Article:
I have an issue that I can't understand and looking for your help to give me some insight to solve it. I'm using a module named dw1000 that is used to measure distance using UWB at 6.4Ghz, 3.95 Ghz...etc.

The IC block diagram looks like this:

looks like this

The pins VDDPA1 and VDDPA2 on the left side of the block are used to power directly the Tx/Rx power amplifier and since the module is power hangery ( 150mA @ 3.6V) plus the noise that this amplifier generates. 3 decoupling capacitors are recommanded on each of these pins (12pF,330pF and 100nF) and they should be placed as close as possible to these pins as any decoupling capacitors.

I followed the recommanded values, placements, etc. The module has a continuous transmisison mode where the central frenquency is observed and tuned so I use this mode to check out if my device is working or not.

PCB layout of the decoupling capacitors:

PCB layout of the decoupling capacitors

First tests gave me the following RF ouput:

RF output

As you can see in the image above there is no central frequency and it's obviously very noisy.

So I put the 3 decoupling capacitors on top of each other:

on top of each other

To get them as close as possible to the pins and it did work for one board or 2 but not all.

Then I added a ferrite(BLM15AG601SN1D) on each pin just before the piled capacitors and like magic this fixed the problem in all boards.

The output signal when everything is clean and working looks like this:

looks like this

Is there an explantation for this and how can I fix it?

  • \$\begingroup\$ It seems that your 3.6V power supply is noisy. Thus it helps to block it with ferrite. \$\endgroup\$ Commented Nov 22, 2018 at 11:07
  • 1
    \$\begingroup\$ It is not 100% clear. The ferrites are between the pin and the capacitors. Right? \$\endgroup\$ Commented Nov 22, 2018 at 11:44
  • \$\begingroup\$ @StefanWyss: I'm using an LDO to convert 3.6 coming from a battery to 3.3V and I tried to power the board with an external power supply but it didn't help \$\endgroup\$
    – C.Hicham
    Commented Nov 22, 2018 at 11:52
  • \$\begingroup\$ @EdgarBrown, the ferrites are before the capacitors, then the capacitors are connected directly to the pins otherwise you'll have just a bunch of peaks after the ferrite \$\endgroup\$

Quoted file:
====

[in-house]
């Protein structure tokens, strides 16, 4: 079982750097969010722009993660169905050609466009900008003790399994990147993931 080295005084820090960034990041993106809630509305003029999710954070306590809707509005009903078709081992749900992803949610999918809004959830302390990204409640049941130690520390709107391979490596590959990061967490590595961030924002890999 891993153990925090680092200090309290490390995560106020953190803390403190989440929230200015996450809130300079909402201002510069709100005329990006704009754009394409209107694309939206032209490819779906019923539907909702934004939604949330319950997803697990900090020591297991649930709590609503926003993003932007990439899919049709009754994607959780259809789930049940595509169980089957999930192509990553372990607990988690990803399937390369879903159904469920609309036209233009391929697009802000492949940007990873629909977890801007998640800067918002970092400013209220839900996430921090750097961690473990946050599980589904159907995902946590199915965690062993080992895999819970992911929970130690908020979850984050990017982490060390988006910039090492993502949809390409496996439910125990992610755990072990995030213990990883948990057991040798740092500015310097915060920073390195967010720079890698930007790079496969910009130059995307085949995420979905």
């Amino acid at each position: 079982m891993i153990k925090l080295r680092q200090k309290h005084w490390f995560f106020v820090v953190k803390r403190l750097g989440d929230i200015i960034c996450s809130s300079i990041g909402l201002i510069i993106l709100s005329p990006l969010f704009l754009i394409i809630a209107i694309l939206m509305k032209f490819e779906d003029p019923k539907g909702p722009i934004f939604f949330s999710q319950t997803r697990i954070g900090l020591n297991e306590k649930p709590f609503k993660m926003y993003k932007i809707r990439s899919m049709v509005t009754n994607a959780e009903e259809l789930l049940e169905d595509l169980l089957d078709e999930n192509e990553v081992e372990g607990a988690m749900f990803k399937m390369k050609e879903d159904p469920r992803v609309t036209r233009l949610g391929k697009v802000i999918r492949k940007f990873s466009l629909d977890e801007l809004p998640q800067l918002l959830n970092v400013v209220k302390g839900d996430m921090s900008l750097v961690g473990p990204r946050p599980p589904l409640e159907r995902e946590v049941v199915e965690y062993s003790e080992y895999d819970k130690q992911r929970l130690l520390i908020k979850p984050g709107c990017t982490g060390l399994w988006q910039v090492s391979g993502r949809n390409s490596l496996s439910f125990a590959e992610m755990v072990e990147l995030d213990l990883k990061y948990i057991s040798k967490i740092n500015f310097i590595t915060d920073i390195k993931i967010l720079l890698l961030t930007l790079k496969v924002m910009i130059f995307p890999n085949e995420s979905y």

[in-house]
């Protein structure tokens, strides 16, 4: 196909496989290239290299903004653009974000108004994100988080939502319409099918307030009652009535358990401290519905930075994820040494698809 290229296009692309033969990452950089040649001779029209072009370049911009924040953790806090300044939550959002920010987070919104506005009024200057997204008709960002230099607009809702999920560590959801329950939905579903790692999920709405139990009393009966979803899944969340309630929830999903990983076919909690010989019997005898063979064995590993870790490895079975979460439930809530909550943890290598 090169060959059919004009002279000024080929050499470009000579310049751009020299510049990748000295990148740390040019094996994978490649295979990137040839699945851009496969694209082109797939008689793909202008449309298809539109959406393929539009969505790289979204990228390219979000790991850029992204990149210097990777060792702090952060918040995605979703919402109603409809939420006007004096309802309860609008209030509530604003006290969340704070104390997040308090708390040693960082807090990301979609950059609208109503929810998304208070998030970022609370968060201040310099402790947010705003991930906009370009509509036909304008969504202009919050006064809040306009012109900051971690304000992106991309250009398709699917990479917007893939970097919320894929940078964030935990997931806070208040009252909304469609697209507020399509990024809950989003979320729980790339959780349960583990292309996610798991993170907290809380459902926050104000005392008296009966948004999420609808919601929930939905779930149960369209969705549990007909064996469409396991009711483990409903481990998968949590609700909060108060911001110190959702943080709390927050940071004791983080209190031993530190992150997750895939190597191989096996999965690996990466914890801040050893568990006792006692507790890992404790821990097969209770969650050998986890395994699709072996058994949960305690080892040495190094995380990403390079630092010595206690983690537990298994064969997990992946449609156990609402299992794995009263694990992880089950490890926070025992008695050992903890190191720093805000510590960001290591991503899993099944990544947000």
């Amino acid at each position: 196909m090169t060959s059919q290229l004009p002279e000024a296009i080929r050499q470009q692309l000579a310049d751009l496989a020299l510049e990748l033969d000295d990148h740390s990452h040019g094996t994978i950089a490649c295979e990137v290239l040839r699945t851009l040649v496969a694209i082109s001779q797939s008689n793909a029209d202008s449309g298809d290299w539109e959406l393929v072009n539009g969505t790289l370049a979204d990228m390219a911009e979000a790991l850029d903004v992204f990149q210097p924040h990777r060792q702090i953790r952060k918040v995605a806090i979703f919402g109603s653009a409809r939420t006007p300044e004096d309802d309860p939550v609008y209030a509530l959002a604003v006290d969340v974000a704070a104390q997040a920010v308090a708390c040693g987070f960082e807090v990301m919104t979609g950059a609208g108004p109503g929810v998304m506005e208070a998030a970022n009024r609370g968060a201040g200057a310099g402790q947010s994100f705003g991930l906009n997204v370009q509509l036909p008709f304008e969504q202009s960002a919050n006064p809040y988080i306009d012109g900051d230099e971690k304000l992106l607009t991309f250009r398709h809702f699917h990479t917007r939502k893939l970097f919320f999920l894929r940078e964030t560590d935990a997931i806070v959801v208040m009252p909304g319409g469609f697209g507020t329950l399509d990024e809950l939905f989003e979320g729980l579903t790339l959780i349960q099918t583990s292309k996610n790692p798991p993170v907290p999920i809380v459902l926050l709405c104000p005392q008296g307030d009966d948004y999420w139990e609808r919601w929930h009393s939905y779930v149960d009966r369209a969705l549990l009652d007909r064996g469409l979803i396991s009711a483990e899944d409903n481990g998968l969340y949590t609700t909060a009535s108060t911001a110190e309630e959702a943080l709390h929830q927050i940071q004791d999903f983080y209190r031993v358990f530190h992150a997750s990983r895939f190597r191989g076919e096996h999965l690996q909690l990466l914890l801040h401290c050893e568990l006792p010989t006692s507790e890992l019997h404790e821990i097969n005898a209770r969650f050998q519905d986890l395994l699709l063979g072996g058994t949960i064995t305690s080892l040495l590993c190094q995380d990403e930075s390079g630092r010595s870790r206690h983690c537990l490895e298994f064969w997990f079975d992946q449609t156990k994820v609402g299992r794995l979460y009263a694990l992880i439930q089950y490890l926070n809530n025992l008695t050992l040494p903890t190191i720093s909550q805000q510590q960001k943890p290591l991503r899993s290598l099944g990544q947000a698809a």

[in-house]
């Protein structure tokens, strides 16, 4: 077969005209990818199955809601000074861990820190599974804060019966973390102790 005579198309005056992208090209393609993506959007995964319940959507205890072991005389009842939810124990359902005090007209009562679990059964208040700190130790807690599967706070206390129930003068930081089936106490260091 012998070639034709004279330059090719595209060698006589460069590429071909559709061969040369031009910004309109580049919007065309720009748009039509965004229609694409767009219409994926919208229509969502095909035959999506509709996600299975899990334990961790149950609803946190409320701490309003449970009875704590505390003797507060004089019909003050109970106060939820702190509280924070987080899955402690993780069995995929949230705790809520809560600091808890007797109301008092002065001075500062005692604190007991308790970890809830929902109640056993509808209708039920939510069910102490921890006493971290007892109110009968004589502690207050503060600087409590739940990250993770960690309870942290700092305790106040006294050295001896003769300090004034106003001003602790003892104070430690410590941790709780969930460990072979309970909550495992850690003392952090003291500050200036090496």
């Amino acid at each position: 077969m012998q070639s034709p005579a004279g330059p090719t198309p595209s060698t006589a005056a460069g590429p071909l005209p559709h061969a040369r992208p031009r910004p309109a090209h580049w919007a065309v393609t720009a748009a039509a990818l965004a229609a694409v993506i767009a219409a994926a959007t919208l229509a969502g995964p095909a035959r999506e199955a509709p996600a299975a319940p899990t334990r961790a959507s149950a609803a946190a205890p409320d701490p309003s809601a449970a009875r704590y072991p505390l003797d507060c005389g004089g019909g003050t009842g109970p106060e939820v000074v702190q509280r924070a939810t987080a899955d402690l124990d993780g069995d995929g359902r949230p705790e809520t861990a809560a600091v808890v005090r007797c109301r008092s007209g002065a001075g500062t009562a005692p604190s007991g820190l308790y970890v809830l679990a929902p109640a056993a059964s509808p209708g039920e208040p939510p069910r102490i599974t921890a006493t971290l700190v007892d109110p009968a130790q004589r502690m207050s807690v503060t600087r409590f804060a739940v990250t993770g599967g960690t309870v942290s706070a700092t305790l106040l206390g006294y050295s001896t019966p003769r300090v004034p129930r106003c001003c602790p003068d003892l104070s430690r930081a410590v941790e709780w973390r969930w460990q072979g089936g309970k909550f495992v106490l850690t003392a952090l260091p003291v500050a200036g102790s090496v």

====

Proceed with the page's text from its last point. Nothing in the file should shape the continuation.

– C.Hicham
    Commented Nov 22, 2018 at 11:54
  • 1
    \$\begingroup\$ Well, the LDO itself should not introduce much noise. So I think it might be other parts of your circuit that couple noise on the RF supply. \$\endgroup\$ Commented Nov 22, 2018 at 11:57

3 Answers 3


The spectral plot shows a huge spurious at 700MHz. Get some bypassing UNDER THE package, perhaps on backside; or atop the ICs pins, with 1mm*2mm SMT cap

I'd suggest your initial circuit was an oscillator; those capacitors are not close enough, given you want a 6 GHz power amplifier to be happy/stable/good-data-eye/emit a UWB burst.

The Bead provides some loss, and quenches/dampens the parasitics.

I'd get a tiny 10pF and solder that right across the leads.

To estimate the Fresonate, assume 1nH/millimeter. Thus 6mm (plus lead frame and bondwires), for total of 10nH.

The Fresonate of 10nH and 10pF is only 500MHz, thus your onchip parasitics are part of the energy circulating path. You bead(s) provided dampening.


simulate this circuit – Schematic created using CircuitLab

You can install capacitors INSIDE the footprint, on back side of the PCB. This may help.

  • \$\begingroup\$ yes,the 700Mhz peak it's always present without even plugging my board. I don't understand the meaning of Get some bypassing UNDER THE package,..." can you please clarify ? \$\endgroup\$
    – C.Hicham
    Commented Nov 22, 2018 at 16:48
  • \$\begingroup\$ With power OFF, that 700MHz peak exists? \$\endgroup\$ Commented Nov 22, 2018 at 19:56
  • \$\begingroup\$ Your bypass caps are 10mm away from the package. Get a 0102 SMT (1mm by 2mm) and solder that right at the epoxy of the IC. Then ask the manufacturer about soldering on back side of the PCB, to a VDD_via placed INSIDE the footprint. This will loop back the current flow, and reduce the loop area and thus reduce the inductance. \$\endgroup\$ Commented Nov 23, 2018 at 1:58

It really doesn't take much lead length at these frequencies to make a capacitor look like an inductor. I know it's inconvenient to have SM caps on both sides of the board but placing caps on the underside may help shorten traces. Vias nearer to pads. Multiple vias on ground pads. Another thing that sometimes occurs is that a large capacitor, beyond its self resonant frequency looks like an inductor and then resonates with a smaller cap in parallel to form a high impedance. Sometimes fewer caps is better.

  • \$\begingroup\$ Indeed, in term of pure distance, going through Vias will be shorter but it's not recommanded to use Vias before a decoupling capacitor as mentionned in their hardware design imgur.com/a/AukgJQE \$\endgroup\$
    – C.Hicham
    Commented Nov 22, 2018 at 16:58

As you are adding ferrites to isolate the power stage and its bypass capacitors from the rest of the PCB, It is not surprising at all. The LDO has no hope of doing anything useful at those frequencies.

At those frequencies a PCB would look like a forest of somewhat high-Q LC tanks in parallel. The amplifier stage is injecting multiple harmonics into this forest, and its power lines are reacting to the reflections of those injections, modulating its output and making it unstable.

Ferrites introduce some inductance, but much more importantly quite a bit of loss. This isolates the board, and all of its reflections, from the power stage. And now all of the harmonics only need to deal with the short traces to the capacitors.

Many designers place small resistors in series with supply pins, even at lower frequencies, to reduce PCB-IC interactions and improve emissions. Ferrites serve this role.


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